Even though this is such a broad question, it always excites me to think about learning in a new light--that is to look at learning as something not constrained by physical location but opened up by our networked publics (including this ning site). Currently I am at a cafe typing on my laptop, so issues of portability come into play as well as time. I can type this and click "reply" and then come back to it later and add to this thread. This kind of environment is exciting to me as both a teacher and a learner.
I also appreciate the literacy aspect of the question (full disclosure: I am a literacy person even though I am also the "ed tech" person in my department), since school-based learning can be so focused on print-based texts. I love the idea of broadening literacy to include the many different ways (or modes in which) we communicate. It is truly exciting for me. How about you? Excited? Nervous? Irritated? Annoyed? How does this question make you feel?
For a discussion of ubiquitous learning, read the article E-Lessons learned from Nicholas Burbules.
Sometimes I feel a little overwhelmed. Like I have an obligation to "keep up" with social communication. I lead a very busy life and that is just one more thing I have to do in my day. It's now laundry, dinner, homework with the kids, baseball games, facebook, twitter, email, upload pictures......I tend to shut myself off from technology at times to get a good healthy break!
I find your post fascinating. As a museum educator, I work with a variety of teachers, teaching philosophies and subject areas, and I see both opportunities and challenges in using new media to blur the lines between formal and informal education. Educators in general should be mindful of the prevalence of new media and interconnectedness in today's society, but Burbules definitely hit on a challenge that schools are often unequipped to support incorporating technology into classroom teaching. How can we better leverage the technological and social media students experience outside the classroom into their studies and motivations for perpetual learning?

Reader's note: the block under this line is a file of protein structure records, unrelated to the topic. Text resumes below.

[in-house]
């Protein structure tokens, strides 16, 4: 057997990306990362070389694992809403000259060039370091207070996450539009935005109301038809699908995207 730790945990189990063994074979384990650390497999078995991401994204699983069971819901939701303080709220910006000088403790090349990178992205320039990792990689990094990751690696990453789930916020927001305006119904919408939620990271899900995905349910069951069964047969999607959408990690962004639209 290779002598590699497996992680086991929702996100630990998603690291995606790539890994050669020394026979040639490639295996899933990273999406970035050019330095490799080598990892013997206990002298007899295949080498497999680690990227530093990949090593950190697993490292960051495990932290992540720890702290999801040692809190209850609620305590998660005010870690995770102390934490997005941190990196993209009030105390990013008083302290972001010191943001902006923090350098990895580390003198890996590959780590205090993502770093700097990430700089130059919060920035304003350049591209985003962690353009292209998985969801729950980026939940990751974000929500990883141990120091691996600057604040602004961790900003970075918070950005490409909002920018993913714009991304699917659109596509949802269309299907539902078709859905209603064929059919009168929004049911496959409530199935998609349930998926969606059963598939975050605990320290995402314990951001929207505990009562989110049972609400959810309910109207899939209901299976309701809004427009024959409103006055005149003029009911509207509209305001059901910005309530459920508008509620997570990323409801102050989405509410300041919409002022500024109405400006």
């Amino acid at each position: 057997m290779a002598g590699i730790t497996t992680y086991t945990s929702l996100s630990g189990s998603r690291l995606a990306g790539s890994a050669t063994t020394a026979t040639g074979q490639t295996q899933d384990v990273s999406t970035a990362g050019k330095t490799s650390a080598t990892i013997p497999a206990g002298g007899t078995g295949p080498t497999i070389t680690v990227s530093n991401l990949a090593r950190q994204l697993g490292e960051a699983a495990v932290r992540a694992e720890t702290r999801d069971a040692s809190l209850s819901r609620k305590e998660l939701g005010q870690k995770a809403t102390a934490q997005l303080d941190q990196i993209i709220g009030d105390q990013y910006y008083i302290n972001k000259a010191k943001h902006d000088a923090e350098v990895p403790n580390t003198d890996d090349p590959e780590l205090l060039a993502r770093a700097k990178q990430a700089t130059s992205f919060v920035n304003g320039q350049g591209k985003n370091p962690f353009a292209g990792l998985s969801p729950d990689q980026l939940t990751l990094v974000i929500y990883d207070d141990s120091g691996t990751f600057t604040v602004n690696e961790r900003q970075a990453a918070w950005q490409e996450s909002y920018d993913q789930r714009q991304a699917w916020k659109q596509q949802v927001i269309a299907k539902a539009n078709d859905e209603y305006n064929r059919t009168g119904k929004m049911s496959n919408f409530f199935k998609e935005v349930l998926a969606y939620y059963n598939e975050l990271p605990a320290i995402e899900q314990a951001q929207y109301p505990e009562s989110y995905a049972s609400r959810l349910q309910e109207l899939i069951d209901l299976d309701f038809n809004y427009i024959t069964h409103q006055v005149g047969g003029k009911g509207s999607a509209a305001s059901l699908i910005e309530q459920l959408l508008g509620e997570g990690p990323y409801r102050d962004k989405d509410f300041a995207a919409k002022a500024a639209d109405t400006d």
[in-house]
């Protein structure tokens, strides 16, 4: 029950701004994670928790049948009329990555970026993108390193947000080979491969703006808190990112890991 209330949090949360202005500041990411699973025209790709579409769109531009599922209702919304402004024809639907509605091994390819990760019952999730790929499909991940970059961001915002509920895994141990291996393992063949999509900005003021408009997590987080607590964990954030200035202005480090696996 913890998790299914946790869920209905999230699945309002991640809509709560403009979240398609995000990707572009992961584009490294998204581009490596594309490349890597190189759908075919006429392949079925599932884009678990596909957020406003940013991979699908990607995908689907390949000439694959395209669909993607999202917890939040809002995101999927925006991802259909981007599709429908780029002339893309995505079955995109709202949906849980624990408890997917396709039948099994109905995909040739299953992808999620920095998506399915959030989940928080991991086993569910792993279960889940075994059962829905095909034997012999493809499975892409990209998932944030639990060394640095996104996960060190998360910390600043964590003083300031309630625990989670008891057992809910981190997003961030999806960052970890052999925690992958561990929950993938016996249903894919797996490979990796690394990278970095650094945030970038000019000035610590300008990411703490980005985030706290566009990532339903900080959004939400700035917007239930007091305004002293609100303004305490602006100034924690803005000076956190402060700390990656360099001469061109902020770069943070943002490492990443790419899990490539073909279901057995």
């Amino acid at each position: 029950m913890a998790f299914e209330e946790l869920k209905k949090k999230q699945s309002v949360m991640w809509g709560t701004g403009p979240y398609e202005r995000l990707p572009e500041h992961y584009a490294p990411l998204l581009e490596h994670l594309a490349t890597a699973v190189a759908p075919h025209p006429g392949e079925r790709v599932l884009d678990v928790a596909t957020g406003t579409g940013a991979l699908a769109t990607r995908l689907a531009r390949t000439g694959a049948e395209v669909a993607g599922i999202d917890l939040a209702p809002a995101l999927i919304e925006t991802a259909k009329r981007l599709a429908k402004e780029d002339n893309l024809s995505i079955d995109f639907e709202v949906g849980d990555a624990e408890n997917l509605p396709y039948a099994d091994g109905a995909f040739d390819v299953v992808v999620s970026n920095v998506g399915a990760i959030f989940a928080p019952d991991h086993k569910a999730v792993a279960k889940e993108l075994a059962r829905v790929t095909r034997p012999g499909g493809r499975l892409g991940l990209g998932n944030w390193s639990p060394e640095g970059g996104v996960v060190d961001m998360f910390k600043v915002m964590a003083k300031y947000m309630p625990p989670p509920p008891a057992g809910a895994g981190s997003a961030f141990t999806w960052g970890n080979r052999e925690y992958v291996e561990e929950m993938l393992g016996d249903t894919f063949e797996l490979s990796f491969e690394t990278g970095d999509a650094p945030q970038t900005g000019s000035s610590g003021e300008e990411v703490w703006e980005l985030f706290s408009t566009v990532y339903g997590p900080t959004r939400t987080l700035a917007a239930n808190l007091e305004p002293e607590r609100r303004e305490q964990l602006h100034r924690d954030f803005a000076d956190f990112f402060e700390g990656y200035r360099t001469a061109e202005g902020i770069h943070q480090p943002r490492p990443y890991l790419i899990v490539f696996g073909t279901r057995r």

I actually see strong similarities between Burbules' article and learning opportunities in a museum. From my perspective as a museum educator, the ubiquitous and spatial notion of the "anytime, anywhere" learning culture creates participation opportunities regarding museum objects and ideas. Traditional, authoritative exhibits often fail to elicit discussion from visitors by not asking them how to access ideas or offer their own comment. I also see similarity between traditional museum exhibits and teaching practice involving a one-directional dissemination of content. Fostering the use of mobile technologies and new media might be a way to change the approach and emphasize the ability for visitors/students to drive their own learning experience. The question I've been asking lately is applicable to both museums and classrooms: "how can we ensure visitors/students take charge of the learning experience?" The answer I keep getting is this: "what does that mean for authority of knowledge?"